While in Australia, Paul and Alan returned to Adelaide where they both met each other five years ago and where they both learned to fly. After a ten day break they departed Darwin Australia for the Indonesian island Manado where on landing the pilots where shocked to hear there was no fuel available on the island. It could have been more than a month to have fuel shipped to the island but luckily they came across a pilot flying for a Mission on the island who had a store of fuel. Leaving Manado the adventure was not over as two hours into the flight the door blew open and the pilots had great difficulty in closing the door. They did manage to secure the door and averted an emergency landing. After being forced to spend a few extra days in Manila due to Tropical Storm "Soudelor" they arrived in Japan and prepared for the biggest flight of their lives, a 15 hour non stop flight across the 1840nm Pacific Ocean to Alaska. June 22nd, the weather looked acceptable to attempt the Pacific crossing. Alan and Paul departed North Japan on darkness and flew through the night into the next day over the ocean towards Adak Island in Alaska. The only contact with the world was by HF radio (long range) with regular radio reports of their position to Tokyo and then to San Francisco Air Traffic Control, in the event of an emergency ditching Search and Rescue would know the area to look for the pilots. At the point of no return in the flight (the time after which they would not have enough fuel remaining to return back to Japan) the decision was made to continue and to hope the winds would be as forecasted, to turn into tailwind. A strong headwind would be bad news fro the flight as it would reduce the distance they could fly. This flight was already on the edge of the range of the aircraft and a sizable headwind could very well prevent them from reaching the safety of Adak. At 4pm local time they touched down in very poor weather at Adak they were warmly greeted by the local people living on the island with only a population of 60. The most challenging and dangerous leg of the flight was now completed successfully.

Over the next week they flew across Alaska and down the coast to Seattle, spending a few days in that wonderful city. Crossing the USA in 2 days, they arrived at South Jersey Airport where forty people where waiting to offer the pilots a tremendous welcome to New Jersey. With family in New York an enjoyable 4th of July weekend was spent in Manhattan. Our visit was made even more memorable when that weekend we were each given a flight in a fighter jet, this was definitely the most interesting aircraft they had flown in. July 7th, the final days of the trip are closing, Paul and Alan fly to Goose Bay for the Atlantic crossing. July 8th brought bad weather to Goose Bay and also around Iceland. We had planned to fly from Goose Bay to Iceland and then next day to Wick, Scotland and then Shannon. The weather was the most important factor to consider when making such a long flight. It didn't look good for a flight to Iceland on the 8th with 30-40 knot headwinds, also we would be flying into a low pressure system heading north towards Iceland. For the next few days the weather forecast was poor around Iceland, also a front was approaching Goose Bay the next day. It looked like we could fly Friday and wait in Iceland until the weather cleared. A better option showed a weather window Wednesday night to fly direct across the Atlantic ocean in one hop. We decided to go with this and flew south 3 1/2 hours to position the aircraft at Saint John's, the most easterly point in Canada. July 9th was the day to make the crossing. We timed our flight to arrive in Shannon just after a cold front would have passed. Taking off at 7pm local time from Saint John's the weather was bad with driving rain, gusting 30 knots and thick cloud. We were flying in turbulent cloud for 3 hours passing straight through a cold front east of Canada. Then we broke clear as we flew into the high pressure system. Tailwinds increased to 50 knots onroute. At 35 West we heard friendly Irish voices of Shanwick Control. They welcomed us and congratulated us on our epic trip. Landing in Shannon in good weather we were given a guard of honor escort to the parking area. Greeted by the press, Aer Rianta and Air Traffic Control on the ramp was a proud moment. We were invited to the Presidential suite where Paul's family were there to meet us. It was great to be back home again but we both felt a little sad to know the flight was now over.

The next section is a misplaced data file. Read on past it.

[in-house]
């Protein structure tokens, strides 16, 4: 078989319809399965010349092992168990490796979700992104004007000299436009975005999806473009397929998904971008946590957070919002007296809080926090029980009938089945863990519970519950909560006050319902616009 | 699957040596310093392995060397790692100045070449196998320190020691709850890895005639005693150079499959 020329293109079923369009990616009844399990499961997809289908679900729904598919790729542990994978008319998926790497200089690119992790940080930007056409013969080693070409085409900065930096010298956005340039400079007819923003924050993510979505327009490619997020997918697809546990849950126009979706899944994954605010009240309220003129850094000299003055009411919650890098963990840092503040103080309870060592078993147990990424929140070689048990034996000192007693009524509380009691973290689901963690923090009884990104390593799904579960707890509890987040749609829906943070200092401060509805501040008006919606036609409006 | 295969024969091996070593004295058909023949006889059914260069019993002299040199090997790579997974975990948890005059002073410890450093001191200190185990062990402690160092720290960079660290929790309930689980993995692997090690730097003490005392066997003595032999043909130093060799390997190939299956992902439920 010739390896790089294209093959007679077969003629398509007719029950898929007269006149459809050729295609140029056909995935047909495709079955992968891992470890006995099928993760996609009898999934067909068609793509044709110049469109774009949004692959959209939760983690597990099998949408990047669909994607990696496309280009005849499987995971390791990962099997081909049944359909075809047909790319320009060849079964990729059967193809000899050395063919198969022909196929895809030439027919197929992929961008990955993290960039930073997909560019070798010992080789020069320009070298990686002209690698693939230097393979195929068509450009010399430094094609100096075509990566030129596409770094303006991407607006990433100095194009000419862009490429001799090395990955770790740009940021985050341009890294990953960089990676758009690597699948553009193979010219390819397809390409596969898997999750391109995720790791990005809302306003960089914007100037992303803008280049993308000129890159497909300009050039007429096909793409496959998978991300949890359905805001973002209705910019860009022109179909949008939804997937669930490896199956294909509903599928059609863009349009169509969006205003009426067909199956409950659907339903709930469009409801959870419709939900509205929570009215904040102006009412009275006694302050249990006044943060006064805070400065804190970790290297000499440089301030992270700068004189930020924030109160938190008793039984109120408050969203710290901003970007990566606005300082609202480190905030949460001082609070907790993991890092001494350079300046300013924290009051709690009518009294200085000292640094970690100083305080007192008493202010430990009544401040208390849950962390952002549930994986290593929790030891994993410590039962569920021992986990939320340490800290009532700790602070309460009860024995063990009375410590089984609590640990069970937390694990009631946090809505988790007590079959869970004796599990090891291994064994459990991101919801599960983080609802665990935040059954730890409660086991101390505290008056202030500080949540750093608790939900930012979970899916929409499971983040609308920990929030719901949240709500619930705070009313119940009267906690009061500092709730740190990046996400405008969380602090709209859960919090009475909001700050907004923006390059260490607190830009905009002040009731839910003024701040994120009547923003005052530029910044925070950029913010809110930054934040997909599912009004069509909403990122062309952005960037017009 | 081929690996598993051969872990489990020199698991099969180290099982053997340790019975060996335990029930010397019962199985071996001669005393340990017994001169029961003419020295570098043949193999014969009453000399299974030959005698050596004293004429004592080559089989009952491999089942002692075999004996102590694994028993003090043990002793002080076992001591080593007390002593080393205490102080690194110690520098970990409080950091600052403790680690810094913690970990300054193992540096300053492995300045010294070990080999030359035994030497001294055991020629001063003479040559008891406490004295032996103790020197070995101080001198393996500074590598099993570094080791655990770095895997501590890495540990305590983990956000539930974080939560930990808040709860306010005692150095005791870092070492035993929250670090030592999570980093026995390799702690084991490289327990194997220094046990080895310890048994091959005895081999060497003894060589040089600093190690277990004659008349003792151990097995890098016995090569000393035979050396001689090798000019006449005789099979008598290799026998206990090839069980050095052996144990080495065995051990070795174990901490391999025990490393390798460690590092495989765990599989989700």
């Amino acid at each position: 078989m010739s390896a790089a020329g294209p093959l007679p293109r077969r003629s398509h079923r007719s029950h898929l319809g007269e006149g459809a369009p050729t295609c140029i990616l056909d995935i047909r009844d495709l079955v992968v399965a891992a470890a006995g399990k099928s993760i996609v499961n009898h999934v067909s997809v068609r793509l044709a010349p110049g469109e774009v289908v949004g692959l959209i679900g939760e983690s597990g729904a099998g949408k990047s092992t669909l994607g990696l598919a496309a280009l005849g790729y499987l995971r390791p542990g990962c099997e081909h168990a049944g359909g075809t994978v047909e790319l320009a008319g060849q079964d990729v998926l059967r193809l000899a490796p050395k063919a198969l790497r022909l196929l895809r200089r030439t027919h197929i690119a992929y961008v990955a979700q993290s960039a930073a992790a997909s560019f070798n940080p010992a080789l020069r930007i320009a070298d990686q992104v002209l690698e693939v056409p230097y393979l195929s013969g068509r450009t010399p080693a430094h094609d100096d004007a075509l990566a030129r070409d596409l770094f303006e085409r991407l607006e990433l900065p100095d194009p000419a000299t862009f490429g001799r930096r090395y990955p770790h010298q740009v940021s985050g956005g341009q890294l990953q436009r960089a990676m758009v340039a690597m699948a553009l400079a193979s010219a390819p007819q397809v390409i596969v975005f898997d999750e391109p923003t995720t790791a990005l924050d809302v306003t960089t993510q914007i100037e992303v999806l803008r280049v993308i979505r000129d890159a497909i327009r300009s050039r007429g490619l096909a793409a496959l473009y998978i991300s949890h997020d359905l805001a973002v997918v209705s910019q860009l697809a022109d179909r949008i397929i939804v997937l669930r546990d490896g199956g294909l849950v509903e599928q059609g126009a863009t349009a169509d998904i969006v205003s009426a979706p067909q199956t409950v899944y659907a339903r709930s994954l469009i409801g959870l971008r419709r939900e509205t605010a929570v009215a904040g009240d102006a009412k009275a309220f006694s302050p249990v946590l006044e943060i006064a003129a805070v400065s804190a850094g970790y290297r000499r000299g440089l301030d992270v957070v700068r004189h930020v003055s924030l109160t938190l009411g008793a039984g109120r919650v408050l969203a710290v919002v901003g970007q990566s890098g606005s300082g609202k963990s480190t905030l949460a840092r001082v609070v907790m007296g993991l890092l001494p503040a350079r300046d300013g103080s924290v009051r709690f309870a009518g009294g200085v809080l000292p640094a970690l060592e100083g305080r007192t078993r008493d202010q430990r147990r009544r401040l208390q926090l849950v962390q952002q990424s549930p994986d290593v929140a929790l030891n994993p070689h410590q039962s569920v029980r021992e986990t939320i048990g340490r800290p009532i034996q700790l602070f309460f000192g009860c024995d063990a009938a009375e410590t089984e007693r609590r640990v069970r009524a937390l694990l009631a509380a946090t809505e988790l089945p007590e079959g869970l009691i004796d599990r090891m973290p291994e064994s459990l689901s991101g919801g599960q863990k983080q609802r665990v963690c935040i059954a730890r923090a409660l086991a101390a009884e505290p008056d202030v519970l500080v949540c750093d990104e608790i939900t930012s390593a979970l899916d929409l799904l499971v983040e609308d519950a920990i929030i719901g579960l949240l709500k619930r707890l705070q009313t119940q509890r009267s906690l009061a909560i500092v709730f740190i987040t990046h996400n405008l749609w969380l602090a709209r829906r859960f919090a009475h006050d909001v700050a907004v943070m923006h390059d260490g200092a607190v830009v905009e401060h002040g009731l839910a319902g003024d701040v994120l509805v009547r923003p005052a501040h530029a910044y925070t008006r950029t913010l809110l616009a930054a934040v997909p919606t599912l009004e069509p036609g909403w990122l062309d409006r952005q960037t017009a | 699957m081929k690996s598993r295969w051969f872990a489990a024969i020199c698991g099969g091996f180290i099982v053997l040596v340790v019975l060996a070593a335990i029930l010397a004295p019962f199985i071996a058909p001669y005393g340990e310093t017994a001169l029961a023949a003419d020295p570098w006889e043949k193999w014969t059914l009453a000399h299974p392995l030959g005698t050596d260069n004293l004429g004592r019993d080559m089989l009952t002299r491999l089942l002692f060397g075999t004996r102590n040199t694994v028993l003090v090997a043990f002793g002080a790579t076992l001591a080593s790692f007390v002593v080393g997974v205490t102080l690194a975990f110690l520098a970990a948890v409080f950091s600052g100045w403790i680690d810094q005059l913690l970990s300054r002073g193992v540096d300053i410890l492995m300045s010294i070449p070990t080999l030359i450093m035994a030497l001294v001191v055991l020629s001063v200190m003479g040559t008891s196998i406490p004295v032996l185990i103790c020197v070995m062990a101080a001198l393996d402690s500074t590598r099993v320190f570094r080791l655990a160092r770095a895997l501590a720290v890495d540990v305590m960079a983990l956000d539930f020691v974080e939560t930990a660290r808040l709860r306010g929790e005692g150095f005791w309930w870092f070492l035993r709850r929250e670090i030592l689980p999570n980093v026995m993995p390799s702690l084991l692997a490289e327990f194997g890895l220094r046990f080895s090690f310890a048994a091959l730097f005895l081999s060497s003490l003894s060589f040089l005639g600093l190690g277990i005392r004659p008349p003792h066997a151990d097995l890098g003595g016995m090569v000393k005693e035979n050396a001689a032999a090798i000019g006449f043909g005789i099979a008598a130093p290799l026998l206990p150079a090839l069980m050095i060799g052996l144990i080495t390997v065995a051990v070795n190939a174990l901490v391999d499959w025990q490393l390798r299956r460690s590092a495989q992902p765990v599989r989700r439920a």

Alan McMahon is 29 years from Dun Laoghaire in Dublin and works as an IT Consultant for Dell Computers. Paul Ryan is 33 years and qualified Commercial Pilot from Limerick. All donations on the website go directly to the Marie Keating Foundation.

A non-profit venture, World flight 2003 is sponsored by Aer Rianta Shannon, Irish Car Rentals, Allianz, Ango Irish Bank, Vodafone, Holemasters, DHL Worldwide Express and Dell Computers.

For the full story please go to Paul Ryan and Alan Mac Mahon Site: http://www.jumpseatproductions.com/WF/index.htm

Copyright World Flight 2002 - 2003
 

Last update: June 12, 2009